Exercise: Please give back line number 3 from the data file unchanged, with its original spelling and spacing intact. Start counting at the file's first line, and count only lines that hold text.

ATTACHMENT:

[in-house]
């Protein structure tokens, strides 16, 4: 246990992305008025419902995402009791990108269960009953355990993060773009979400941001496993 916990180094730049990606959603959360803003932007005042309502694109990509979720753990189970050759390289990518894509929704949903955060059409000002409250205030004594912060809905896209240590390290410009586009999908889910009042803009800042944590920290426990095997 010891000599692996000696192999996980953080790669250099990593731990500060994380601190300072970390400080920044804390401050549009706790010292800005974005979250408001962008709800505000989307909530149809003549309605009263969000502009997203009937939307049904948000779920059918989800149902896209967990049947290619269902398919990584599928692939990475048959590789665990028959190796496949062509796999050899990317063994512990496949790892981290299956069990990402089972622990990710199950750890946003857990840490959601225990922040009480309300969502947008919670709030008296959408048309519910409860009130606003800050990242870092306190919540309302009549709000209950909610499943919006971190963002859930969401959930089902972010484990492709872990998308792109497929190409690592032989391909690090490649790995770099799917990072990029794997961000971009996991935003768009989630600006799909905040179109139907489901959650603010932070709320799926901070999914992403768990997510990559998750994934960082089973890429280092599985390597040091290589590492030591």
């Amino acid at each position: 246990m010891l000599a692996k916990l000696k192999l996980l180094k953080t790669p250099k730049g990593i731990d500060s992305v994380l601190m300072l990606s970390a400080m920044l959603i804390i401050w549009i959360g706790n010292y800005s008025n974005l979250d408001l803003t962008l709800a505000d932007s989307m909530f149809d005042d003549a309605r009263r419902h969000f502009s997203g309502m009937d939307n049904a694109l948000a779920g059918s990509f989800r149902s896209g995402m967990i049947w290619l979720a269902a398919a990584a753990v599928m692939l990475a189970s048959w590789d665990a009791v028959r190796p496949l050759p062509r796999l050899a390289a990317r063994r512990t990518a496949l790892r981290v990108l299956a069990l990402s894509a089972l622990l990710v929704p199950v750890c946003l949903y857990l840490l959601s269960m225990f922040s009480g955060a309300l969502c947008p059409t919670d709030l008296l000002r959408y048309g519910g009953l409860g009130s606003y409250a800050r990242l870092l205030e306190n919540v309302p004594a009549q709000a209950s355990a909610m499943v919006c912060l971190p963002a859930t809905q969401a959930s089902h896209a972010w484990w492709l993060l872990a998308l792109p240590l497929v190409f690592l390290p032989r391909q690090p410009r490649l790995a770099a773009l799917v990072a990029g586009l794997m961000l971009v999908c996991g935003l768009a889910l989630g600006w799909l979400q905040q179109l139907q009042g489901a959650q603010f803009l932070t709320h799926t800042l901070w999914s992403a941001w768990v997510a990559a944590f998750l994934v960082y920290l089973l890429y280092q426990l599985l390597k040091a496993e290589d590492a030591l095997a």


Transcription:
């Amino acid at each position: 246990m010891l000599a692996k916990l000696k192999l996980l180094k953080t790669p250099k730049g990593i731990d500060s992305v994380l601190m300072l990606s970390a400080m920044l959603i804390i401050w549009i959360g706790n010292y800005s008025n974005l979250d408001l803003t962008l709800a505000d932007s989307m909530f149809d005042d003549a309605r009263r419902h969000f502009s997203g309502m009937d939307n049904a694109l948000a779920g059918s990509f989800r149902s896209g995402m967990i049947w290619l979720a269902a398919a990584a753990v599928m692939l990475a189970s048959w590789d665990a009791v028959r190796p496949l050759p062509r796999l050899a390289a990317r063994r512990t990518a496949l790892r981290v990108l299956a069990l990402s894509a089972l622990l990710v929704p199950v750890c946003l949903y857990l840490l959601s269960m225990f922040s009480g955060a309300l969502c947008p059409t919670d709030l008296l000002r959408y048309g519910g009953l409860g009130s606003y409250a800050r990242l870092l205030e306190n919540v309302p004594a009549q709000a209950s355990a909610m499943v919006c912060l971190p963002a859930t809905q969401a959930s089902h896209a972010w484990w492709l993060l872990a998308l792109p240590l497929v190409f690592l390290p032989r391909q690090p410009r490649l790995a770099a773009l799917v990072a990029g586009l794997m961000l971009v999908c996991g935003l768009a889910l989630g600006w799909l979400q905040q179109l139907q009042g489901a959650q603010f803009l932070t709320h799926t800042l901070w999914s992403a941001w768990v997510a990559a944590f998750l994934v960082y920290l089973l890429y280092q426990l599985l390597k040091a496993e290589d590492a030591l095997a």